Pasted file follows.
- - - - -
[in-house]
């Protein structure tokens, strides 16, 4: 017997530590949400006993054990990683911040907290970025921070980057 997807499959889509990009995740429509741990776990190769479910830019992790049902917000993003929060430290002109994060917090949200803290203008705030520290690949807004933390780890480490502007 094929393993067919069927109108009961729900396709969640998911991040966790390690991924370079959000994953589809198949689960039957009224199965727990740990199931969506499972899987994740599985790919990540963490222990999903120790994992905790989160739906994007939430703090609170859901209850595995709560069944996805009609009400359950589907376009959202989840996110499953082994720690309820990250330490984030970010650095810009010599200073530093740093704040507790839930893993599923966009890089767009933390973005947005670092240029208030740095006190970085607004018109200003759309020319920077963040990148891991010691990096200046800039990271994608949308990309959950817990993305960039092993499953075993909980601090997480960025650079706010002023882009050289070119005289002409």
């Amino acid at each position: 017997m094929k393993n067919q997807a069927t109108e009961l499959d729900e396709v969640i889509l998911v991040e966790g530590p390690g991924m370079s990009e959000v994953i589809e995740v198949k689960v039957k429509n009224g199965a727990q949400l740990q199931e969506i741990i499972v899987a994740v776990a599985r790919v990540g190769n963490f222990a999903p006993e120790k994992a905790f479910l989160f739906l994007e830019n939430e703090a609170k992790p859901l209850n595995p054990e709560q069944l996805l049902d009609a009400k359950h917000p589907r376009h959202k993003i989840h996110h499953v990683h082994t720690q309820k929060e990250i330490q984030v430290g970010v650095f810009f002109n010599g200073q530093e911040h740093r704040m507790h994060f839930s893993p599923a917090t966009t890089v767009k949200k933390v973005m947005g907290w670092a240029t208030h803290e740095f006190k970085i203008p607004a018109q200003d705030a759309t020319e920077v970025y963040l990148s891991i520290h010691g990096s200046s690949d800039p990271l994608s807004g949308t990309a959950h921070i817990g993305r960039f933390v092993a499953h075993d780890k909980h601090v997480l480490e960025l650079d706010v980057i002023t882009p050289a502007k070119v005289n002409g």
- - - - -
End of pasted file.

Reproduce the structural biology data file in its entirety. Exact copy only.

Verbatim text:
[in-house]
């Protein structure tokens, strides 16, 4: 017997530590949400006993054990990683911040907290970025921070980057 997807499959889509990009995740429509741990776990190769479910830019992790049902917000993003929060430290002109994060917090949200803290203008705030520290690949807004933390780890480490502007 094929393993067919069927109108009961729900396709969640998911991040966790390690991924370079959000994953589809198949689960039957009224199965727990740990199931969506499972899987994740599985790919990540963490222990999903120790994992905790989160739906994007939430703090609170859901209850595995709560069944996805009609009400359950589907376009959202989840996110499953082994720690309820990250330490984030970010650095810009010599200073530093740093704040507790839930893993599923966009890089767009933390973005947005670092240029208030740095006190970085607004018109200003759309020319920077963040990148891991010691990096200046800039990271994608949308990309959950817990993305960039092993499953075993909980601090997480960025650079706010002023882009050289070119005289002409």
């Amino acid at each position: 017997m094929k393993n067919q997807a069927t109108e009961l499959d729900e396709v969640i889509l998911v991040e966790g530590p390690g991924m370079s990009e959000v994953i589809e995740v198949k689960v039957k429509n009224g199965a727990q949400l740990q199931e969506i741990i499972v899987a994740v776990a599985r790919v990540g190769n963490f222990a999903p006993e120790k994992a905790f479910l989160f739906l994007e830019n939430e703090a609170k992790p859901l209850n595995p054990e709560q069944l996805l049902d009609a009400k359950h917000p589907r376009h959202k993003i989840h996110h499953v990683h082994t720690q309820k929060e990250i330490q984030v430290g970010v650095f810009f002109n010599g200073q530093e911040h740093r704040m507790h994060f839930s893993p599923a917090t966009t890089v767009k949200k933390v973005m947005g907290w670092a240029t208030h803290e740095f006190k970085i203008p607004a018109q200003d705030a759309t020319e920077v970025y963040l990148s891991i520290h010691g990096s200046s690949d800039p990271l994608s807004g949308t990309a959950h921070i817990g993305r960039f933390v092993a499953h075993d780890k909980h601090v997480l480490e960025l650079d706010v980057i002023t882009p050289a502007k070119v005289n002409g």